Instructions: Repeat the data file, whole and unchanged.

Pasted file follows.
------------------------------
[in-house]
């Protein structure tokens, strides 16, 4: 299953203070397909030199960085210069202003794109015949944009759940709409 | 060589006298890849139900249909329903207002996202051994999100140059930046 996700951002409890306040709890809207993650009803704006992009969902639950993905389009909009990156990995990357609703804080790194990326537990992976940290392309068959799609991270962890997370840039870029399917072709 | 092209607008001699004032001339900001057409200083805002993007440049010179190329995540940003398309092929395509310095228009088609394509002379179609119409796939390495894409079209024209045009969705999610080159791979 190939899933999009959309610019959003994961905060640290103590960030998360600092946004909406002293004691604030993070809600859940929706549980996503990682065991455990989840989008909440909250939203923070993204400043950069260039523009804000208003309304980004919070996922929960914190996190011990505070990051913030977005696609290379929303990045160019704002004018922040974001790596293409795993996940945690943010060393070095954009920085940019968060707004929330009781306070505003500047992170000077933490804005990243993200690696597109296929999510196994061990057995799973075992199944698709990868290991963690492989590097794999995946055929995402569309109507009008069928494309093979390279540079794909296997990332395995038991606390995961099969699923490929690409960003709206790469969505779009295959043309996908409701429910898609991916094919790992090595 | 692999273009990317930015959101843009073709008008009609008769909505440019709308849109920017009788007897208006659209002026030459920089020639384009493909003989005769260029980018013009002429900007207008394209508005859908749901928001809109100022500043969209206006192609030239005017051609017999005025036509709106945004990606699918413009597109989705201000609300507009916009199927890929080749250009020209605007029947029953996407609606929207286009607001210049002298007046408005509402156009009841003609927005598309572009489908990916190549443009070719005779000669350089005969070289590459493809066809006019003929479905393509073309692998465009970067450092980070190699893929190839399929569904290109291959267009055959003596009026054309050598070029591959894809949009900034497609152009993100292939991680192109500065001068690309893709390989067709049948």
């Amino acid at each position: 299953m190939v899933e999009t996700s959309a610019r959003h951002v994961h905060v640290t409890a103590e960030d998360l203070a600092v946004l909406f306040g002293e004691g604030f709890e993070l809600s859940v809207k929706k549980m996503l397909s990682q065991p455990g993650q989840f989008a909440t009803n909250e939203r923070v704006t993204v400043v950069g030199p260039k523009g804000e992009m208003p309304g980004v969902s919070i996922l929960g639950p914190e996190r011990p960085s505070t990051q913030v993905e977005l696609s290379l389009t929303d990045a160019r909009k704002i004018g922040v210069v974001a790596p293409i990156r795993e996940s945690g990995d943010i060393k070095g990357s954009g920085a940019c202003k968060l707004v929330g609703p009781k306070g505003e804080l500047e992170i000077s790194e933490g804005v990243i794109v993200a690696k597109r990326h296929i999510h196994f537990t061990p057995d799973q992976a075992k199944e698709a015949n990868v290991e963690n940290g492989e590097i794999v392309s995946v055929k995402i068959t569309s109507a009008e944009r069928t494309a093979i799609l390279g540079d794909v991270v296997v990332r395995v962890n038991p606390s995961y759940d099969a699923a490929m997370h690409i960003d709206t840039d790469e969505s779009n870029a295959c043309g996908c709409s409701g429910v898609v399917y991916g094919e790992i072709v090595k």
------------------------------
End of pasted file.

[in-house]
């Protein structure tokens, strides 16, 4: 299953203070397909030199960085210069202003794109015949944009759940709409 | 060589006298890849139900249909329903207002996202051994999100140059930046 996700951002409890306040709890809207993650009803704006992009969902639950993905389009909009990156990995990357609703804080790194990326537990992976940290392309068959799609991270962890997370840039870029399917072709 | 092209607008001699004032001339900001057409200083805002993007440049010179190329995540940003398309092929395509310095228009088609394509002379179609119409796939390495894409079209024209045009969705999610080159791979 190939899933999009959309610019959003994961905060640290103590960030998360600092946004909406002293004691604030993070809600859940929706549980996503990682065991455990989840989008909440909250939203923070993204400043950069260039523009804000208003309304980004919070996922929960914190996190011990505070990051913030977005696609290379929303990045160019704002004018922040974001790596293409795993996940945690943010060393070095954009920085940019968060707004929330009781306070505003500047992170000077933490804005990243993200690696597109296929999510196994061990057995799973075992199944698709990868290991963690492989590097794999995946055929995402569309109507009008069928494309093979390279540079794909296997990332395995038991606390995961099969699923490929690409960003709206790469969505779009295959043309996908409701429910898609991916094919790992090595 | 692999273009990317930015959101843009073709008008009609008769909505440019709308849109920017009788007897208006659209002026030459920089020639384009493909003989005769260029980018013009002429900007207008394209508005859908749901928001809109100022500043969209206006192609030239005017051609017999005025036509709106945004990606699918413009597109989705201000609300507009916009199927890929080749250009020209605007029947029953996407609606929207286009607001210049002298007046408005509402156009009841003609927005598309572009489908990916190549443009070719005779000669350089005969070289590459493809066809006019003929479905393509073309692998465009970067450092980070190699893929190839399929569904290109291959267009055959003596009026054309050598070029591959894809949009900034497609152009993100292939991680192109500065001068690309893709390989067709049948």
């Amino acid at each position: 299953m190939v899933e999009t996700s959309a610019r959003h951002v994961h905060v640290t409890a103590e960030d998360l203070a600092v946004l909406f306040g002293e004691g604030f709890e993070l809600s859940v809207k929706k549980m996503l397909s990682q065991p455990g993650q989840f989008a909440t009803n909250e939203r923070v704006t993204v400043v950069g030199p260039k523009g804000e992009m208003p309304g980004v969902s919070i996922l929960g639950p914190e996190r011990p960085s505070t990051q913030v993905e977005l696609s290379l389009t929303d990045a160019r909009k704002i004018g922040v210069v974001a790596p293409i990156r795993e996940s945690g990995d943010i060393k070095g990357s954009g920085a940019c202003k968060l707004v929330g609703p009781k306070g505003e804080l500047e992170i000077s790194e933490g804005v990243i794109v993200a690696k597109r990326h296929i999510h196994f537990t061990p057995d799973q992976a075992k199944e698709a015949n990868v290991e963690n940290g492989e590097i794999v392309s995946v055929k995402i068959t569309s109507a009008e944009r069928t494309a093979i799609l390279g540079d794909v991270v296997v990332r395995v962890n038991p606390s995961y759940d099969a699923a490929m997370h690409i960003d709206t840039d790469e969505s779009n870029a295959c043309g996908c709409s409701g429910v898609v399917y991916g094919e790992i072709v090595k």